Handbooks for Genebanks No. 7:
Technical guidelines for the management of field and in vitro germplasm collections

Plant species that are vegetatively propagated, that have long life cycles and/or produce nonorthodox seeds are traditionally maintained in field collections. Maintaining plants in the field is costly and carries high risks of loss; therefore, the strategies and procedures employed to establish and maintain field collections need to be practical, rational and economic, in addition to being scientifically sound. Experience in cost-effective management of field collections lies with individual curators and is not readily available to guide others. Further, there are increasing opportunities for using in vitro methods for the conservation of crops normally conserved in the field, and there is a need to develop strategies and procedures for managing in vitro collections as routine and integral part of the overall conservation strategy of a crop or collection.

Authors: Reed, B.M.; Engelmann, F.; Dulloo, M.E.; Engels, J.M.M.
Publication Year: 2004
Pages: 106
ISBN-10: 92-9043-640-9
ISBN-13: 978-92-9043-640-9
Language: English


IPGRI Technical Bulletin No. 7: In vitro collecting techniques for germplasm conservation (0.6MB)

During the early 1980s, while searching for ways to more fully utilize the techniques of plant biotechnology, IPGRI (the International Plant Genetic Resources Institute, then the International Board of Plant Genetic Resources, IBPGR) suggested that germplasm be collected by means of in vitro methods. Between 1990 and today, research in this area has been performed by different groups, leading to the development and/or optimization of in vitro collecting techniques for various additional species including coconut, taro, tropical rainforest tree species and wild and endangered species.

This Technical Bulletin comprises three separate parts. The first part (theoretical background to in vitro collecting), consists of three chapters regarding the rationale behind the development of in vitro collecting and its potential for the conservation of crops and wild or endangered species and the control of contamination, a critically important step which conditions the successful development of any in vitro collecting protocol.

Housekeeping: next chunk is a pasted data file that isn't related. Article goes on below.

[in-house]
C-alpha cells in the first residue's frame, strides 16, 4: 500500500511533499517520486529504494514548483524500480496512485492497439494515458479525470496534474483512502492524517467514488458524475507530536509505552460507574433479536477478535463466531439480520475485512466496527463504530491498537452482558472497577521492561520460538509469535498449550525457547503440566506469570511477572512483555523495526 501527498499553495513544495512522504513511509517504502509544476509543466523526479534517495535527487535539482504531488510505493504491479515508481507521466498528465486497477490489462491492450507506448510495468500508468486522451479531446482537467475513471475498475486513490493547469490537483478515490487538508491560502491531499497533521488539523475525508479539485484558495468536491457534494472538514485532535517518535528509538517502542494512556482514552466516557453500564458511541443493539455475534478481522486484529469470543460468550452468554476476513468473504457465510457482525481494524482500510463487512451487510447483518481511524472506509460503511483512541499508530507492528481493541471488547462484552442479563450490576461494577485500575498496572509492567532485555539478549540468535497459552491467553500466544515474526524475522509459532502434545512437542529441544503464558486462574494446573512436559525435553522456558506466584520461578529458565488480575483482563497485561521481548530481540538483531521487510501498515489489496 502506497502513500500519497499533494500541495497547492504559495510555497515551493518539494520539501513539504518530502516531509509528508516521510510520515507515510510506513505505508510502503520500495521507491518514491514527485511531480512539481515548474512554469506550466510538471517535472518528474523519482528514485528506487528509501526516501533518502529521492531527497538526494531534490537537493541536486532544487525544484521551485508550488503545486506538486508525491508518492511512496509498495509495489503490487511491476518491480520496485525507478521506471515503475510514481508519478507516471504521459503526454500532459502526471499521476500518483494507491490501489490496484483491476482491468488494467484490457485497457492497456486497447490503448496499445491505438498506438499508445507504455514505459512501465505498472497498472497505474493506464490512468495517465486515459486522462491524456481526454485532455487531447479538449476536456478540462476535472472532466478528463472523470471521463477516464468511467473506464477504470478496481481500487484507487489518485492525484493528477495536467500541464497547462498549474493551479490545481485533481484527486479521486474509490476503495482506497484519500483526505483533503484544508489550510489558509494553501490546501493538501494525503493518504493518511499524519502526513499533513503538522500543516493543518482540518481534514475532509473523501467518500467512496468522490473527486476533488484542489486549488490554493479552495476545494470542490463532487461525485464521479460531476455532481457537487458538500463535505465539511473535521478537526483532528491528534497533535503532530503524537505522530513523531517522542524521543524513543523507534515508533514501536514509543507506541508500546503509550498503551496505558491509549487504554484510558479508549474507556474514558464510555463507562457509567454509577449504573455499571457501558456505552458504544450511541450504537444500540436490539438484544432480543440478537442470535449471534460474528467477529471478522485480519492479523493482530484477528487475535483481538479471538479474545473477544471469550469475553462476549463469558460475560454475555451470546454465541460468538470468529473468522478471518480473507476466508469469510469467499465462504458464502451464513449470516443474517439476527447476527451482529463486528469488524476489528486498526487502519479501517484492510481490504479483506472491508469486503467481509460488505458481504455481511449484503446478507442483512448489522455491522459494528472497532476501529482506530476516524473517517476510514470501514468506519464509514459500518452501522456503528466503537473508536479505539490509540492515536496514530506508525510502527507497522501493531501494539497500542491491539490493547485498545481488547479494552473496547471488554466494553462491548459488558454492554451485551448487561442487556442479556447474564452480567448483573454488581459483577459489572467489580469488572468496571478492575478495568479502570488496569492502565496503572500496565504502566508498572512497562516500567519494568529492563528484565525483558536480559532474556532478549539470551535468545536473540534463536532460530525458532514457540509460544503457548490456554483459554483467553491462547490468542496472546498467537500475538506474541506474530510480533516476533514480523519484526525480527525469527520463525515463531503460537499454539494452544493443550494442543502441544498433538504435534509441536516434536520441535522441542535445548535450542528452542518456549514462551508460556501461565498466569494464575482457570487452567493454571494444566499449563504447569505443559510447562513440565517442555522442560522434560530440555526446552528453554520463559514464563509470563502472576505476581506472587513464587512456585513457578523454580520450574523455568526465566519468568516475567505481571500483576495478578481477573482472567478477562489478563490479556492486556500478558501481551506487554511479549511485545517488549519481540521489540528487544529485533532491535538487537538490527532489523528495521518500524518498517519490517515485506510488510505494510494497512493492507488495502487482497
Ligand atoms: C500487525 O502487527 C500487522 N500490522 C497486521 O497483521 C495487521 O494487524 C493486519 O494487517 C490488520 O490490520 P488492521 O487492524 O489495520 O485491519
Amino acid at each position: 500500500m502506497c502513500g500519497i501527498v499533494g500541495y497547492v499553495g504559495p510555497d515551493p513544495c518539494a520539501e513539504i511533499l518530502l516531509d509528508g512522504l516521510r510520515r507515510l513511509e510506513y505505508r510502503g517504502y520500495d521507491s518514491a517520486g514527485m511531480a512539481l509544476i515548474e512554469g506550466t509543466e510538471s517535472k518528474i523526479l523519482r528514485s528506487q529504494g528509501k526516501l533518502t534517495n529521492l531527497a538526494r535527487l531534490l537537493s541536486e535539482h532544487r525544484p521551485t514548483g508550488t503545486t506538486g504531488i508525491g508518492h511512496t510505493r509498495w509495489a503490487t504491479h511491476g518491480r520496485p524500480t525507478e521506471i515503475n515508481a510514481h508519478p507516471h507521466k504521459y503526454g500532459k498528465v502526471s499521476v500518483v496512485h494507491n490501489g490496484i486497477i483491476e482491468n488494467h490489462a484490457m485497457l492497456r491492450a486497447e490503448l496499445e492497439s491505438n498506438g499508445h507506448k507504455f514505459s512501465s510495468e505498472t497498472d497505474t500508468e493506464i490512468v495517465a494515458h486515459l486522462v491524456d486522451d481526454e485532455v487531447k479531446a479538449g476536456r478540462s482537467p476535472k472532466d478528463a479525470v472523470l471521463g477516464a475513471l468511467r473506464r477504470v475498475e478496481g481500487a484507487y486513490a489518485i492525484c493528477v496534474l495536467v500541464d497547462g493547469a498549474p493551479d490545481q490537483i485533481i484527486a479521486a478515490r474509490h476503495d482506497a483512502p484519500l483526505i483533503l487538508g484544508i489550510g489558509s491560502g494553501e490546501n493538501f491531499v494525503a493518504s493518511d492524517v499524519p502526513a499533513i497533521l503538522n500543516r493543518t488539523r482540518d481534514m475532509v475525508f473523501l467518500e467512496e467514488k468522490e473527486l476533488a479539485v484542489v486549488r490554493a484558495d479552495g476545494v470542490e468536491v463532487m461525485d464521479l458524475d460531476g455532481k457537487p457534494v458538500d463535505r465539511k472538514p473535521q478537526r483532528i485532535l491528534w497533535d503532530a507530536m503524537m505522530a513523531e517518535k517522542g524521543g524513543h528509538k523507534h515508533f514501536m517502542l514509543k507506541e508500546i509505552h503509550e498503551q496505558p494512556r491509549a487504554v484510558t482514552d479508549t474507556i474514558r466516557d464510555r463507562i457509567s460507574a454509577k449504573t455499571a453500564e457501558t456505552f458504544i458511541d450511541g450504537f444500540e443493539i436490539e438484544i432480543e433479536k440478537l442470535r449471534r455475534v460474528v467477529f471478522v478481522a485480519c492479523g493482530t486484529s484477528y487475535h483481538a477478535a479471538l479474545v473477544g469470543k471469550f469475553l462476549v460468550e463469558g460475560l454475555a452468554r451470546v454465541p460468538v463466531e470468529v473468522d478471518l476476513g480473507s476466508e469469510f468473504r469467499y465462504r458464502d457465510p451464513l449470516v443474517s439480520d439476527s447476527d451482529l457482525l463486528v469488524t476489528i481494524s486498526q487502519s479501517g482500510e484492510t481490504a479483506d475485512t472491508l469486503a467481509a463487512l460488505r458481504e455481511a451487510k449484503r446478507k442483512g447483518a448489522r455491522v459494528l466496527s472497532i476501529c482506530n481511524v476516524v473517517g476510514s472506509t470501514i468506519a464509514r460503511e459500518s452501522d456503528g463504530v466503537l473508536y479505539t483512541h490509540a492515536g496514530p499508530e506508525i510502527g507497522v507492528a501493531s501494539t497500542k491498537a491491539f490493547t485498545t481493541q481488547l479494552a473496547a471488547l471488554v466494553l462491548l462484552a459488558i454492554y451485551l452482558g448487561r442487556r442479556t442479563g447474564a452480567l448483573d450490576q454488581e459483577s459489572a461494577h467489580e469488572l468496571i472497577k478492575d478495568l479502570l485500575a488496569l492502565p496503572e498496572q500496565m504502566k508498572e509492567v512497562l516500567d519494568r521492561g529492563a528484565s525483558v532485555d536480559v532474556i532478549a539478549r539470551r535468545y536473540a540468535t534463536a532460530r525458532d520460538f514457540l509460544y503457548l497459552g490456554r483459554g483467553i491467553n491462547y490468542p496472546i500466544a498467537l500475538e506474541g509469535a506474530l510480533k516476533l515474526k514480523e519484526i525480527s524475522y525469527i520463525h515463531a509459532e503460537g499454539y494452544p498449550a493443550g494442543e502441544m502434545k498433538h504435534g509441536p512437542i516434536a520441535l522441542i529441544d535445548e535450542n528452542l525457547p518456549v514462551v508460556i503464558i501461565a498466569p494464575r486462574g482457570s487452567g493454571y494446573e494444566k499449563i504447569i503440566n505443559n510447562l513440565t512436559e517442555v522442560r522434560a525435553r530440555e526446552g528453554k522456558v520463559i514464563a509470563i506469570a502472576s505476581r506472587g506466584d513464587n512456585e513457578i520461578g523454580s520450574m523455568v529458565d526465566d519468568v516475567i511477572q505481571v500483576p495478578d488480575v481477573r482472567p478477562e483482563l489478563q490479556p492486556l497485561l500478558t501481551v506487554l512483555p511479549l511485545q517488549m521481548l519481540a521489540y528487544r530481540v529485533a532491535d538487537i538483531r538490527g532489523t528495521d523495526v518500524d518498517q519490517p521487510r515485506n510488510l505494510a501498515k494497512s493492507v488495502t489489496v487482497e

The second part (case studies) comprises nine chapters, each describing the work performed for the development of in vitro protocols for a particular species or group of species. The protocols described can be applied directly for collecting germplasm of any of the species concerned. However, circumstances will differ from one collecting mission to the next and it can be expected that these protocols will have to be adapted to these circumstances. Therefore, the aim of these chapters is to illustrate the range of protocols, from the simplest to the most sophisticated, which can be developed for in vitro collecting germplasm of a given species and to highlight the critical steps of such protocols. Such information should be used by the readers as a guide for the development of protocols for the species of their own interest.

The last part (prospects) consists of a single chapter which analyses the future of in vitro collecting for improving the conservation and use of plant genetic resources.

This Technical Bulletin includes references up to 2001. It includes both theoretical and practical aspects, aims to provide a resource for those wishing to understand the basic concepts of adapting plant tissue culture methods to field collecting.

Authors: Valerie C. Pence, V.C.; Sandoval, J.A.; Villalobos, V.M.; Engelmann, F. (eds.)
Publication Year: 2002
Pages: 100
ISBN-10: 92-9043-534-8
ISBN-13: 978-92-9043-534-1
Language: English


Practical manuals for Handling Crop Germplasm In Vitro 2:
Shoot-tip Culture for the Propagation, Conservation and Exchange of Musa Germplasm (This manual can be purchased via Bioversity's website here)

This publication reviews in detail the history of shoot-tip culture of Musa, in vitro propagation procedures, in vitro conservation, germplasm exchange using in vitro cultures and potential problems.

Authors: Vuylsteke, D.R.
Publication Year: 1989
Pages: 56
ISBN-10: 92-9043-140-7
ISBN-13: 978-92-9043-140-4
Language: English


IBPGR Advisory Committee on In Vitro Storage: Report of a Subcommittee Meeting: Conservation and Movement of Vegetatively Propagated Germplasm: In Vitro Culture and Disease Aspects (Available in HTML version)

This report examines the problem and reviews the mid-1987 status of some major crops. It looks at the scope available for improvement, for example in in vitro transfer of germplasm and improved indexing, and makes recommendations for future action. Also included are eight reports outlining the status of a number of crops.

Authors: IBPGR
Publication Year: 1988
Pages: 60
ISBN-10: 92-9043-125-3
ISBN-13: 978-92-9043-125-1
Language: English


For more manuals on this topic, please visit the Bioversity International website here.